The junior patricians succeeded in having this opinion carried. Valerius and Horatius rising again with greater vehemence demanded aloud, " that it should be allowed them to express their sentiments concerning the republic; that they would address the people, if by a faction they were not allowed [p. 209]
to do so in the senate. For that private individuals, either in the senate or in a general assembly, could not prevent them; nor would they yield to their imaginary fasces.
Appius then considering that the crisis was now nigh at hand, when their authority would be overpowered, unless their violence were resisted with equal boldness:
“It will be better,” says he, "not to utter a word on any subject, except that which we are now considering: and to Valerius, when he refused to be silent for a private individual, he commands a lictor to proceed.
When Valerius, on the threshold of the senate-house, now craved the protection of the citizens, Lucius Cornelius, embracing Appius, put an end to the dispute, not consulting the interest of him whose interest he affected to consult; and permission to speak his sentiments being obtained for Valerius through Cornelius, when this liberty did not extend beyond words, the decemvirs obtained their object.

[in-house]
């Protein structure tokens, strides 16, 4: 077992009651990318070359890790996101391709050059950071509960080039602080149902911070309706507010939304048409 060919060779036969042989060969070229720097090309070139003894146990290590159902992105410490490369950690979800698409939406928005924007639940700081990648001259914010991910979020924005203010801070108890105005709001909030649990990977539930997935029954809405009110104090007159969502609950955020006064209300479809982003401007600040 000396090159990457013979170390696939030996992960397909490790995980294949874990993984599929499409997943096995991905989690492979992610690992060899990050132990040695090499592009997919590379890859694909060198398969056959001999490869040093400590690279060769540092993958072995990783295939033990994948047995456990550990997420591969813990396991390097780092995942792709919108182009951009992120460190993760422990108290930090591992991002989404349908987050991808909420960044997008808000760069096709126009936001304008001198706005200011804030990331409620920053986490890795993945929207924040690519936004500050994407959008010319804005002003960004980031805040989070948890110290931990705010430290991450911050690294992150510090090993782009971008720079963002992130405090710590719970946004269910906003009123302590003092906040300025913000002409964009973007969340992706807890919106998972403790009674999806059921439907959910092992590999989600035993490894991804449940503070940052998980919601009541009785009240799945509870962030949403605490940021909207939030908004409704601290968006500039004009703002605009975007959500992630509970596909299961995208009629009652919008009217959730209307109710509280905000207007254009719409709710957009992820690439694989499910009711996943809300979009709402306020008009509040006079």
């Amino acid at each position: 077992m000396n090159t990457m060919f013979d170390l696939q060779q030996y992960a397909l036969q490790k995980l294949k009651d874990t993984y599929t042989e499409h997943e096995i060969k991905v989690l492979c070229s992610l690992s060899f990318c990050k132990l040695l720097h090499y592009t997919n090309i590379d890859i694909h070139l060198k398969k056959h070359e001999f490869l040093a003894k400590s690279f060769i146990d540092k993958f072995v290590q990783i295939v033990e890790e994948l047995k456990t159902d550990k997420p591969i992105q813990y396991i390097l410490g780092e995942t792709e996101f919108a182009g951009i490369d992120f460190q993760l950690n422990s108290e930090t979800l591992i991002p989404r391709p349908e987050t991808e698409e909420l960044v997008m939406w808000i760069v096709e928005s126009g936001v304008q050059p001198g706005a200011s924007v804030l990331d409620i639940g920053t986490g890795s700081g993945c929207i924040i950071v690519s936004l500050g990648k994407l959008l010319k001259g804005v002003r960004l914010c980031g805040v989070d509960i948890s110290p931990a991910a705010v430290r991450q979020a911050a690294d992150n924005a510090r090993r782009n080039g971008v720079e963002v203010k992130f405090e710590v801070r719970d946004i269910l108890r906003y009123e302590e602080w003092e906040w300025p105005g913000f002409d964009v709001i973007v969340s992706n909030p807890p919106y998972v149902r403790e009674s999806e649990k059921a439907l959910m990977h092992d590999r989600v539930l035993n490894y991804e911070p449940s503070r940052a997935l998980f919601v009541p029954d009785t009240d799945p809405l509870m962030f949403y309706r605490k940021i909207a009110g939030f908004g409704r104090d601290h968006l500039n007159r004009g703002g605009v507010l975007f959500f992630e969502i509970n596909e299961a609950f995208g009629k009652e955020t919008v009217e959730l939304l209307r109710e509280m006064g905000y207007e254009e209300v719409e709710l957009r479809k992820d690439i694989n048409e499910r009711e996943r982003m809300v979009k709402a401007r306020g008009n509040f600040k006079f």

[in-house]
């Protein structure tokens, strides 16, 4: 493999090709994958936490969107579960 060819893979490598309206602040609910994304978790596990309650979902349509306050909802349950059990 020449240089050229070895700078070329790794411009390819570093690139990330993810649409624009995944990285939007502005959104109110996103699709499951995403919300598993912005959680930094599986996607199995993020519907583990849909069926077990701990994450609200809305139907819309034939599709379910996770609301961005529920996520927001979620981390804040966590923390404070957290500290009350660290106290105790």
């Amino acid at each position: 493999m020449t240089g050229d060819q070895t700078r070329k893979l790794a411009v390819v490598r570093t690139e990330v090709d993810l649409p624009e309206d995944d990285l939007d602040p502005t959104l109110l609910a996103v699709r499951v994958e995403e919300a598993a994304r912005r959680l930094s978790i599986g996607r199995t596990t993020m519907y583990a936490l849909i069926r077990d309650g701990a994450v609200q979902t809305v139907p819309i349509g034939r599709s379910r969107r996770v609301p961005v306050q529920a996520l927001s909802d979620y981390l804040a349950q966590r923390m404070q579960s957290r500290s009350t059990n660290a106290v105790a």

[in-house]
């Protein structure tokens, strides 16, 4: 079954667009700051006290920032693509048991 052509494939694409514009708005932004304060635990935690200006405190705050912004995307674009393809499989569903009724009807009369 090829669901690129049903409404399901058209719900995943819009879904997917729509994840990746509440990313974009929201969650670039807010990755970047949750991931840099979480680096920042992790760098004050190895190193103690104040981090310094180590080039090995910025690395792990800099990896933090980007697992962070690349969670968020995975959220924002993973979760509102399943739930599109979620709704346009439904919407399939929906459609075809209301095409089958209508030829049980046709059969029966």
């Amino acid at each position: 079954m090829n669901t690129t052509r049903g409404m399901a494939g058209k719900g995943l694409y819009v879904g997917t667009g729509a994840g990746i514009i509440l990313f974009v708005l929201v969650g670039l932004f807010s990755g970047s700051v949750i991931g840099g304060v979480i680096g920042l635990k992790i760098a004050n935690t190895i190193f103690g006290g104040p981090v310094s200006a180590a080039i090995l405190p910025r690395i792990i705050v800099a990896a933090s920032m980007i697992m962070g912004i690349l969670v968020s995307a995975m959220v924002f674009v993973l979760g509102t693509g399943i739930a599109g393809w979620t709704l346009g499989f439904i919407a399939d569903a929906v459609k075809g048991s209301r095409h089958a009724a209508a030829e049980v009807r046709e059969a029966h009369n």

The consulars also and senior members, from the hatred of tribunitian power still rankling in their bosoms, the desire of which they considered was much more keenly felt by the commons than that of the consular power, almost had rather that the decemvirs themselves should voluntarily resign their office at some future period, than that the people should rise once more into consequence through their unpopularity.
If the matter, conducted with gentleness, should again return to the consuls without popular turbulence, that the commons might be induced to forget their tribunes, either by the intervention of wars or by the moderation of the consuls in exercising their authority.
A levy is proclaimed amid the silence of the patricians; the young men answer to their names, as the government was without appeal.
The legions being enrolled, the decemvirs set about arranging among themselves who should set out to the war, who command the armies. The leading men among the decemvirs were, Quintus Fabius and Appius Claudius. There appeared a more serious war at home than abroad. They considered the violence of Appius as better suited to suppress commotions in the city; that Fabius possessed a disposition rather inconstant in good pursuits than strenuous in bad ones.
For this man, formerly distinguished at home and abroad, his office of decemvir and his colleagues had so changed, that he chose rather to be like to Appius than like himself.
To him the war against the [p. 210]
Sabines was committed, his colleagues, Manius Rabuleius and Quintus Paetelius, being sent with him. Marcus Cornelius was sent to Algidum with Lucius Menucius and Titus Antonius, and Caeso Duilius and Marcus Sergius: they determine on Spurius Oppius as an assistant to Appius Claudius to protect the city, their authority being equal to that of all the decemvirs.